The Philadelphia-area Catholic school system offered elementary students the option of full-time, in-person attendance at the start of the year.
Before the start of the fall semester, many independent schools told Keystone Crossroads that they would give children the option of attending classes in person. Administrators hoped the added flexibility would satisfy parents and prevent an exodus of enrollment.
Some speculated families would leave the public system and sign up, at least temporarily, to take advantage of in-person offers.
Gary Niels, executive director of the Pennsylvania Association of Independent Schools, said some of the larger and more affluent private schools have added students. But the smaller schools in his association bled enrollment, accelerating a trend that began before the pandemic.
“The little schools did their best,” Niels said. “But they didn’t quite have the resources.”
In many cases, private schools were not offering five days a week of full-time instruction at the start of the 2020-21 school year. Niels thinks parents didn’t want to spend money on a private school if their children didn’t fully benefit from it. Combine that with the economic uncertainty caused by the pandemic, and Niels thinks some families have decided to pocket their tuition.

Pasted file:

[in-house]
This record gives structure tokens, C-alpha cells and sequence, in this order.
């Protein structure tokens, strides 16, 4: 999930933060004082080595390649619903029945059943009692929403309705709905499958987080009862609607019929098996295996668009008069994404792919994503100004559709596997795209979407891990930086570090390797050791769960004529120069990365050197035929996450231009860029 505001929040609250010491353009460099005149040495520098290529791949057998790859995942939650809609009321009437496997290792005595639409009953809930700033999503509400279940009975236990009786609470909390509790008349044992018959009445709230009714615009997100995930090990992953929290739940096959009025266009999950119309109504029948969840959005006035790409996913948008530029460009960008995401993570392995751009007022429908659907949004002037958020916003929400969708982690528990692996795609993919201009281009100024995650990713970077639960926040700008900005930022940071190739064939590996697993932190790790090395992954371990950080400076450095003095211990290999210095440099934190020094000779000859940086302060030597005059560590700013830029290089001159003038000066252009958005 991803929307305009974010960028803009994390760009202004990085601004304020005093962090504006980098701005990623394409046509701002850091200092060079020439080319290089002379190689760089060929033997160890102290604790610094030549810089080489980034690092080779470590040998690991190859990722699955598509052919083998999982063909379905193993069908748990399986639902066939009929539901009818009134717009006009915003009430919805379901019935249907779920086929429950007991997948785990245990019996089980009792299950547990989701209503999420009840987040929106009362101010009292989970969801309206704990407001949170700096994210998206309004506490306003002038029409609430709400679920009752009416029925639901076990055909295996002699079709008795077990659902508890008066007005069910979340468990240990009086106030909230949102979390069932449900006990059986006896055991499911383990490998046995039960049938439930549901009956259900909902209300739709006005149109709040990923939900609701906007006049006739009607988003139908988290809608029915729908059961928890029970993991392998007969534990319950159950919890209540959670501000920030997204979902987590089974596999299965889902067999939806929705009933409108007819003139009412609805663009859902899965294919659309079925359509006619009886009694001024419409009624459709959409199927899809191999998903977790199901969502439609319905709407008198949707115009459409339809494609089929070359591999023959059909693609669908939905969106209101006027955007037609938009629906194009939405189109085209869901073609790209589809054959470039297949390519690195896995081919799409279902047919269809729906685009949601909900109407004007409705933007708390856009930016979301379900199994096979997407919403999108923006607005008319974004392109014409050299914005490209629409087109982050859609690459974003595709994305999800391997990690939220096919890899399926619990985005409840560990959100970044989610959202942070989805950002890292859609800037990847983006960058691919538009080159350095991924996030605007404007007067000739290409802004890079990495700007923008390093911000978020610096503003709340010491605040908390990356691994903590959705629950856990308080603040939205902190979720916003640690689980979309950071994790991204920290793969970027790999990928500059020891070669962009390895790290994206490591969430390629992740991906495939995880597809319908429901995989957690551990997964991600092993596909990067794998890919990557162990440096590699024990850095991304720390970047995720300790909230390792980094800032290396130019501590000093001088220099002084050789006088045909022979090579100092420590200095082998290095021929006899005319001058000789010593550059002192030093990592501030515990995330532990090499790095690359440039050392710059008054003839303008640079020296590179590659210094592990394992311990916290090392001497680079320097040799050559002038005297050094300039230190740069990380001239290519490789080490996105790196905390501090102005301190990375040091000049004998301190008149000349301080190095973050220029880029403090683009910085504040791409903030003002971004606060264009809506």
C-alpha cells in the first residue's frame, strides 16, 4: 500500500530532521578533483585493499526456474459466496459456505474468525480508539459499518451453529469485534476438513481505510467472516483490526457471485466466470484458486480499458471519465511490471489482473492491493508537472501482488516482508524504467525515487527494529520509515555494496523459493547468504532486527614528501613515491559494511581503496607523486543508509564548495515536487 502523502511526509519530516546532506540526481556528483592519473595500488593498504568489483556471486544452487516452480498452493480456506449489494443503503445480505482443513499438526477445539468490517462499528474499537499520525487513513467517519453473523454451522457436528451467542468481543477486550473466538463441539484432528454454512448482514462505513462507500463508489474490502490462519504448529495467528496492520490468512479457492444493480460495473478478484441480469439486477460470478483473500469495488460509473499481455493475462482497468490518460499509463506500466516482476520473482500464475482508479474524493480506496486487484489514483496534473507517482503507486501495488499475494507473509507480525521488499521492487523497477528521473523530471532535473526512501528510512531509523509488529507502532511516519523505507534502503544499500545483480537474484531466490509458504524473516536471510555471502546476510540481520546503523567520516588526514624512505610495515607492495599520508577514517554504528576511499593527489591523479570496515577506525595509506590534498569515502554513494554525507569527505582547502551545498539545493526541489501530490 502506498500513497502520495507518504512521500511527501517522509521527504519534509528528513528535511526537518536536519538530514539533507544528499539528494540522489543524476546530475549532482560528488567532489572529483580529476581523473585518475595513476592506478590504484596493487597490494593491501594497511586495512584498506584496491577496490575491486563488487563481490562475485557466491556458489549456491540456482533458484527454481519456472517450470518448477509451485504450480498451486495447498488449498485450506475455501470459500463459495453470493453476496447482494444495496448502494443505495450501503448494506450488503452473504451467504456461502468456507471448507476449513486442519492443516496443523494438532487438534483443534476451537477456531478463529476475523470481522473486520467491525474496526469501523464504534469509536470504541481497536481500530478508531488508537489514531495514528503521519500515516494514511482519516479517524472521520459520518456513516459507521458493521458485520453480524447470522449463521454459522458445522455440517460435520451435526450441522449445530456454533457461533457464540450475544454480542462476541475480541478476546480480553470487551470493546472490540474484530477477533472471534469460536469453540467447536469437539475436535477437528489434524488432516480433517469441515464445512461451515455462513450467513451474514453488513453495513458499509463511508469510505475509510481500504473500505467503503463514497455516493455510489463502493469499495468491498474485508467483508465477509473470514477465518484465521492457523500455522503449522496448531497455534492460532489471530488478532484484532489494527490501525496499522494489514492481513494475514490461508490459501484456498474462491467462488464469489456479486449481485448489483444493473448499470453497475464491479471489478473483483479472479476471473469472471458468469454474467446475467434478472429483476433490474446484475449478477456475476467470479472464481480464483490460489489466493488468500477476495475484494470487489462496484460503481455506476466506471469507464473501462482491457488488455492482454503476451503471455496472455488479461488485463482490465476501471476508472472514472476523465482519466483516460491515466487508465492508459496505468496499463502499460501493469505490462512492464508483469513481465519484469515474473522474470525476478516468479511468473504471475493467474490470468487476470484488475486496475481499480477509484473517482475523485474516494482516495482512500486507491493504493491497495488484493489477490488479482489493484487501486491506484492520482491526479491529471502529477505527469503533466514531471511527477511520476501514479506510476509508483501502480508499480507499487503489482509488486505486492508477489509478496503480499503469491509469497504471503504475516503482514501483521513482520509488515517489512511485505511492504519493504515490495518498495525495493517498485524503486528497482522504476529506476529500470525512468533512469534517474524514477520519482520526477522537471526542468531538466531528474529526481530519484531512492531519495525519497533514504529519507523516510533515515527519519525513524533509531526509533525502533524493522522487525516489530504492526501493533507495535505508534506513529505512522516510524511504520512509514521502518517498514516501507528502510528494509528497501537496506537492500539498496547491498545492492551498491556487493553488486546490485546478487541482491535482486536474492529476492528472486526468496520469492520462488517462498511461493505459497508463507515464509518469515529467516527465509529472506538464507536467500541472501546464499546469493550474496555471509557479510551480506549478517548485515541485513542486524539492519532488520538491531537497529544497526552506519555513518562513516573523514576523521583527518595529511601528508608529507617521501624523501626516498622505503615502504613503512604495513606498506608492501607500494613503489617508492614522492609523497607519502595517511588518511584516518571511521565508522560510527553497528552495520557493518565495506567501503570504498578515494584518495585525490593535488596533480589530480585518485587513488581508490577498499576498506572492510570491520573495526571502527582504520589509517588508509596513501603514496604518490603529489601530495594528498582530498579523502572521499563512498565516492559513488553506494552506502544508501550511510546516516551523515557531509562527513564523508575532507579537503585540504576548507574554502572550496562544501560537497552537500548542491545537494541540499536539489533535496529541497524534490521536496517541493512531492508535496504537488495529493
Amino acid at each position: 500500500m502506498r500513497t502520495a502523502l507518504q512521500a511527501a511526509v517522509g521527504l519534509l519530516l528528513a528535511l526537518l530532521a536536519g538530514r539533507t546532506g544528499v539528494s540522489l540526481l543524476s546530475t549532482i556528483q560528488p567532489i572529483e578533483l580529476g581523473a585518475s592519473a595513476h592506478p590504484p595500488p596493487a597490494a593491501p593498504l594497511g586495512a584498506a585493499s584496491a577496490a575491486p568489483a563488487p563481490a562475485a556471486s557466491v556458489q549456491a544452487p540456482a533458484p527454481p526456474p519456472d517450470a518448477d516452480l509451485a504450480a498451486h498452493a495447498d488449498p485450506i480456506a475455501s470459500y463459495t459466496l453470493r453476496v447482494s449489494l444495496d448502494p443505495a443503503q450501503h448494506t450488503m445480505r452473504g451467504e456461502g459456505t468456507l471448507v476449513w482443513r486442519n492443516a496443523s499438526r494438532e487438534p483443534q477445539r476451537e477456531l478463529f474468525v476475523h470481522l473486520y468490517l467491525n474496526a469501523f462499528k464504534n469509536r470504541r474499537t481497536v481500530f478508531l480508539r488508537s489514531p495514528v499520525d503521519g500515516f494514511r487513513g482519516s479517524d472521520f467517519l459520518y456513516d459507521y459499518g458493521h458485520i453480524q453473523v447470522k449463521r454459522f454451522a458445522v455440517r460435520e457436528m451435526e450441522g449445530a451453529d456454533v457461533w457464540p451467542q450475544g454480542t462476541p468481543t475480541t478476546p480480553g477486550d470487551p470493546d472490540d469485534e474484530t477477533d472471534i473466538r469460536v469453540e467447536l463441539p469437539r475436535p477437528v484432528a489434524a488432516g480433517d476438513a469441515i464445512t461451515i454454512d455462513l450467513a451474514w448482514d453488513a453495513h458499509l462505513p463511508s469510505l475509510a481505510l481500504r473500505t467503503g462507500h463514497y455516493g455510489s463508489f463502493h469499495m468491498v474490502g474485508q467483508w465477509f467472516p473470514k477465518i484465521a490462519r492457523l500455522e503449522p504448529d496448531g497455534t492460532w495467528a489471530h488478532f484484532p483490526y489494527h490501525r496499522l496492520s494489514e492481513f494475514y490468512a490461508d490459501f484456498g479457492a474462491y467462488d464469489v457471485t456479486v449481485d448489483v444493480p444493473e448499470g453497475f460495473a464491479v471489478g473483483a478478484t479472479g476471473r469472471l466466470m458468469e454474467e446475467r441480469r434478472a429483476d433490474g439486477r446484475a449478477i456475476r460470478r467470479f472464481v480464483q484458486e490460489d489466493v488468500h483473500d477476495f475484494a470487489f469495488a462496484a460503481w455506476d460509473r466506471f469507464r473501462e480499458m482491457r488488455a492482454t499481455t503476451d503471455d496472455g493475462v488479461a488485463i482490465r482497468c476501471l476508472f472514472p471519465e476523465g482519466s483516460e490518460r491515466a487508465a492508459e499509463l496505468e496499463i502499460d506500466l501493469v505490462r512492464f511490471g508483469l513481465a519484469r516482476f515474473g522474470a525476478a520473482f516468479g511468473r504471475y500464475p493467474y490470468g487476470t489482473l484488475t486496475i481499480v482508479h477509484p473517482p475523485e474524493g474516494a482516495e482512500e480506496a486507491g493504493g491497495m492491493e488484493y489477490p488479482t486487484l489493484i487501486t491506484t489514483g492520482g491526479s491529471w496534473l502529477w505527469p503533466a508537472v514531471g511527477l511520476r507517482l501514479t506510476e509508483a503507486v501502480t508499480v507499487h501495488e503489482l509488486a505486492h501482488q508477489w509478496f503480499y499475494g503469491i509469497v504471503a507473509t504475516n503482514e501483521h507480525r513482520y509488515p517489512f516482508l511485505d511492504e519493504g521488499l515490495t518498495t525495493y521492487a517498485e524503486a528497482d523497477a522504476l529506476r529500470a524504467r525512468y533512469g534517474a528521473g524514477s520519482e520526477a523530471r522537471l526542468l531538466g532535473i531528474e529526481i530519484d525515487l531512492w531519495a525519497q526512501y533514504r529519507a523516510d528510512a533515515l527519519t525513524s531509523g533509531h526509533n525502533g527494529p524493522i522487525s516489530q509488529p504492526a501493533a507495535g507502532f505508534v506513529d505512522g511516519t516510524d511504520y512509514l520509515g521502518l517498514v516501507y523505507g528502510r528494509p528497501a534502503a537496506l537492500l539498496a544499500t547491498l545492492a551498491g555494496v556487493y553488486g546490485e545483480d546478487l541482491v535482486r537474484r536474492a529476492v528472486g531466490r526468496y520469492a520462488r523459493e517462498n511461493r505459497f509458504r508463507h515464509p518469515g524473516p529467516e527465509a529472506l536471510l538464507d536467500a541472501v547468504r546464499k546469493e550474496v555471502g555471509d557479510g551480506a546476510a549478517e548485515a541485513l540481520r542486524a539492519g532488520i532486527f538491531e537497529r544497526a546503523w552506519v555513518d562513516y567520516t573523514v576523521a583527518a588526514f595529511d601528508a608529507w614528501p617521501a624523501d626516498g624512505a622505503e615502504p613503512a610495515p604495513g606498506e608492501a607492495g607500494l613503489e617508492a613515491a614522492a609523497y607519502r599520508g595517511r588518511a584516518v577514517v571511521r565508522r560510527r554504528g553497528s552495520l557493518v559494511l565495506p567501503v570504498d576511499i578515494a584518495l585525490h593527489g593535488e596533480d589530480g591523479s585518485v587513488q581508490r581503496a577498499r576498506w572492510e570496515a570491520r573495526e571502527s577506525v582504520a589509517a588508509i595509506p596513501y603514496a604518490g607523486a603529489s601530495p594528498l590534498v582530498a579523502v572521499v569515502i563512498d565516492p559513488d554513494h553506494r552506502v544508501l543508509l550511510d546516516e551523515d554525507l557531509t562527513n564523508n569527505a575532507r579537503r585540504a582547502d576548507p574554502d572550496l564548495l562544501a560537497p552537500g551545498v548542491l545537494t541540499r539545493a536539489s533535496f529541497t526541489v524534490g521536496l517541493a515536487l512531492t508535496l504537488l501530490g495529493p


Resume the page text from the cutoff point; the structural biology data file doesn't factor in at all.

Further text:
Among the roughly 110 schools in the Pennsylvania Association of Independent Schools, enrollment fell 4.1% in 2020-21, Niels said. Unlike the decline in kindergarten in public schools, the decline in private school attendance in Pennsylvania was more evenly distributed across grades, with the largest being among tenth graders.
Now the question is whether some of those families will return as the pandemic subsides and schools fully reopen.
“We’re all a bit on the edge of our seats waiting to see what happens next,” Niels said.